Satellite smart cameras help combat poaching of endangered species
Motion sensing cameras with Raspberry Pi micro-computers were designed by Cambridge Consultants to detect poaching activities and send out early warnings.
A joint project between Cambridge Consultants and animal conservationists from the Zoological Society of London and the Kenya Wildlife Service (KWS) has resulted in the creation of a series of motion-sensing satellite cameras designed to detect poaching activities and send out early warnings.
The cameras developed by Cambridge Consultants are housed in camouflage and are designed to withstand harsh weather conditions and wild animals, according to Discovery News. In addition, the cameras feature Raspberry Pi micro-computers and LED flash lighting for night and day image capturing. The images taken by the camera are sent back over the Iridium satellite communication network and a mobile app allows users anywhere in the world to view the photos and identify the animals by cross-checking with a field guide provided in the app.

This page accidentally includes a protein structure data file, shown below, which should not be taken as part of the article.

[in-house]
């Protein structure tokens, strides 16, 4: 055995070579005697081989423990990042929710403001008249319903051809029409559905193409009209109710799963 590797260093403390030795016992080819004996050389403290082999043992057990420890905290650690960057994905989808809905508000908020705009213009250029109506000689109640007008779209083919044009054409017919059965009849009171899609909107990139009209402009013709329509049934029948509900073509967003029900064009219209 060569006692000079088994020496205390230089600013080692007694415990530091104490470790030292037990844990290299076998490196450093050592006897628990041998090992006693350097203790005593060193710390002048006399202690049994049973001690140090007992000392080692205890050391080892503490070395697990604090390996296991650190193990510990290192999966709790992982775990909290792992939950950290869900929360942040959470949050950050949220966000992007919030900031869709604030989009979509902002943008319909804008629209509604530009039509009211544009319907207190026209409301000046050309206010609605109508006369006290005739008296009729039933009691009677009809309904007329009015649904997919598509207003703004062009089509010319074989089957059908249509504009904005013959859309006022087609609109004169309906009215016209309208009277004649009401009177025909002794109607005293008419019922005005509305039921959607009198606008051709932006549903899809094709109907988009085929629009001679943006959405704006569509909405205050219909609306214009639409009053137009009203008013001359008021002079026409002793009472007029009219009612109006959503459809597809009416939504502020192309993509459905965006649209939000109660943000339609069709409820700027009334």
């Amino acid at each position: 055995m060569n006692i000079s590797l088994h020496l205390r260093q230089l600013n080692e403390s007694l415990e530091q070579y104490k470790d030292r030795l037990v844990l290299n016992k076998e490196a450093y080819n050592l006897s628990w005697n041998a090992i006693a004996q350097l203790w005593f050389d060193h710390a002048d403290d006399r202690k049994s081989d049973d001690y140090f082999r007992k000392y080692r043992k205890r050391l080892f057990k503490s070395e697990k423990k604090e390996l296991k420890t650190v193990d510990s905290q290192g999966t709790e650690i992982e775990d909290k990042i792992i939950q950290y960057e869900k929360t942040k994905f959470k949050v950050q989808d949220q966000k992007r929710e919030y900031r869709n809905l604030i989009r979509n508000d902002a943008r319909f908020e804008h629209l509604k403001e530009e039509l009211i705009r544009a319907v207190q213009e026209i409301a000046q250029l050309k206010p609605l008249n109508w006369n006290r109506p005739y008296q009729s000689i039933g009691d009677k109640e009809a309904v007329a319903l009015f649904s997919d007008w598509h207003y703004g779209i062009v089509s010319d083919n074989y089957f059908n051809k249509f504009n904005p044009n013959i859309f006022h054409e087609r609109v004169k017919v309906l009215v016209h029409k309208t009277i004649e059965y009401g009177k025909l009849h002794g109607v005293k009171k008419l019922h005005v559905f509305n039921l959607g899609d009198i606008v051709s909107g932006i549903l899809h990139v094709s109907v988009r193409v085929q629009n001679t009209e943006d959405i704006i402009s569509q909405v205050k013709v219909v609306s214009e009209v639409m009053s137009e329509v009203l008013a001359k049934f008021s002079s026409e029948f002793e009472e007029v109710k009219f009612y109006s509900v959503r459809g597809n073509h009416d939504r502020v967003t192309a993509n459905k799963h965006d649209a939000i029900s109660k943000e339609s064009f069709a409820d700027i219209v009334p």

Patrick Omondi, deputy director of wildlife conservation at KWS said in a press release that the technology will enable them to make breakthroughs in the day-to-day work with endangered species.
“We manage around eight per cent of the total land mass of Kenya – and these cameras will be critical in helping us monitor the wellbeing of rare animals and ensure their habitats remain protected from poachers,” he said. “Through our work with ZSL and Cambridge Consultants, we want to help raise awareness of vulnerable species and the risks they face every day.”
The cameras are set to be installed in Kenya, and from there, Cambridge Consultants says that there are also plans to extend it to cover locations such as Indonesia, Sri Lanka, the Himalayas, and the South Pole.
View the Cambridge Consultants press release.
Also check out:
Vision-enabled robot tracks great whites for Shark Week special
Robots, UAVs used to photograph lions in the wild
Image processing software identifies animal gender and age from footprint
Share your vision-related news by contacting James Carroll, Senior Web Editor, Vision Systems Design
To receive news like this in your inbox, click here.